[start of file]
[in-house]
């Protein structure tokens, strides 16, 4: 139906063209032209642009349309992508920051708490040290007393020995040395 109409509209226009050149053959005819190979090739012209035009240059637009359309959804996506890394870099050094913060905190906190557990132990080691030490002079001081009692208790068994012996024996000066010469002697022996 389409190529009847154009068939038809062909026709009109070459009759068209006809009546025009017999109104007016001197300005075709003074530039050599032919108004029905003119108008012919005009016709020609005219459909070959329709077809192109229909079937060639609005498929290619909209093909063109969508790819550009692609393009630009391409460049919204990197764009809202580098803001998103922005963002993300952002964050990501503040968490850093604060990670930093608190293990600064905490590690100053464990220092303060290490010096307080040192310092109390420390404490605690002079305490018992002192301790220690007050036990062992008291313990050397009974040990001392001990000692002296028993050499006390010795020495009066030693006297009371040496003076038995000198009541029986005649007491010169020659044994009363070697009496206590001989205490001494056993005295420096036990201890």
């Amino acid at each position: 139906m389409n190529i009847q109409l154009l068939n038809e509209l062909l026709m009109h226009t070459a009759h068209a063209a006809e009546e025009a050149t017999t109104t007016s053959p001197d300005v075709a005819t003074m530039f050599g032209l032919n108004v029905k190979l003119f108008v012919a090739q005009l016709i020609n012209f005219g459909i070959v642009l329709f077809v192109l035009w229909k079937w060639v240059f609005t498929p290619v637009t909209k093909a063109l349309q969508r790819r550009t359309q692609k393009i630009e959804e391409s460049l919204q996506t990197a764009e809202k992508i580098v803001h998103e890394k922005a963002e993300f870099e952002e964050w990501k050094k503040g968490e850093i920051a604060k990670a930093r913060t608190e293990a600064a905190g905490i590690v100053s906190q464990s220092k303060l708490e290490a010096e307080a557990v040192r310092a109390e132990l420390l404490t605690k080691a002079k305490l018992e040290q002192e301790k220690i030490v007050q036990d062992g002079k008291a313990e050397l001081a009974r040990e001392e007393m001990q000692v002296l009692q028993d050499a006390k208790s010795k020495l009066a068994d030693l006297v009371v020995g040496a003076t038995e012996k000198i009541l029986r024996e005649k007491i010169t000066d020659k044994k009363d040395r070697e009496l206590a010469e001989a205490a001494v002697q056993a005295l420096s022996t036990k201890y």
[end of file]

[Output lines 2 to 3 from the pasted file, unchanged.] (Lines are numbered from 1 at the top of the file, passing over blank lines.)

């Protein structure tokens, strides 16, 4: 139906063209032209642009349309992508920051708490040290007393020995040395 109409509209226009050149053959005819190979090739012209035009240059637009359309959804996506890394870099050094913060905190906190557990132990080691030490002079001081009692208790068994012996024996000066010469002697022996 389409190529009847154009068939038809062909026709009109070459009759068209006809009546025009017999109104007016001197300005075709003074530039050599032919108004029905003119108008012919005009016709020609005219459909070959329709077809192109229909079937060639609005498929290619909209093909063109969508790819550009692609393009630009391409460049919204990197764009809202580098803001998103922005963002993300952002964050990501503040968490850093604060990670930093608190293990600064905490590690100053464990220092303060290490010096307080040192310092109390420390404490605690002079305490018992002192301790220690007050036990062992008291313990050397009974040990001392001990000692002296028993050499006390010795020495009066030693006297009371040496003076038995000198009541029986005649007491010169020659044994009363070697009496206590001989205490001494056993005295420096036990201890």
């Amino acid at each position: 139906m389409n190529i009847q109409l154009l068939n038809e509209l062909l026709m009109h226009t070459a009759h068209a063209a006809e009546e025009a050149t017999t109104t007016s053959p001197d300005v075709a005819t003074m530039f050599g032209l032919n108004v029905k190979l003119f108008v012919a090739q005009l016709i020609n012209f005219g459909i070959v642009l329709f077809v192109l035009w229909k079937w060639v240059f609005t498929p290619v637009t909209k093909a063109l349309q969508r790819r550009t359309q692609k393009i630009e959804e391409s460049l919204q996506t990197a764009e809202k992508i580098v803001h998103e890394k922005a963002e993300f870099e952002e964050w990501k050094k503040g968490e850093i920051a604060k990670a930093r913060t608190e293990a600064a905190g905490i590690v100053s906190q464990s220092k303060l708490e290490a010096e307080a557990v040192r310092a109390e132990l420390l404490t605690k080691a002079k305490l018992e040290q002192e301790k220690i030490v007050q036990d062992g002079k008291a313990e050397l001081a009974r040990e001392e007393m001990q000692v002296l009692q028993d050499a006390k208790s010795k020495l009066a068994d030693l006297v009371v020995g040496a003076t038995e012996k000198i009541l029986r024996e005649k007491i010169t000066d020659k044994k009363d040395r070697e009496l206590a010469e001989a205490a001494v002697q056993a005295l420096s022996t036990k201890y």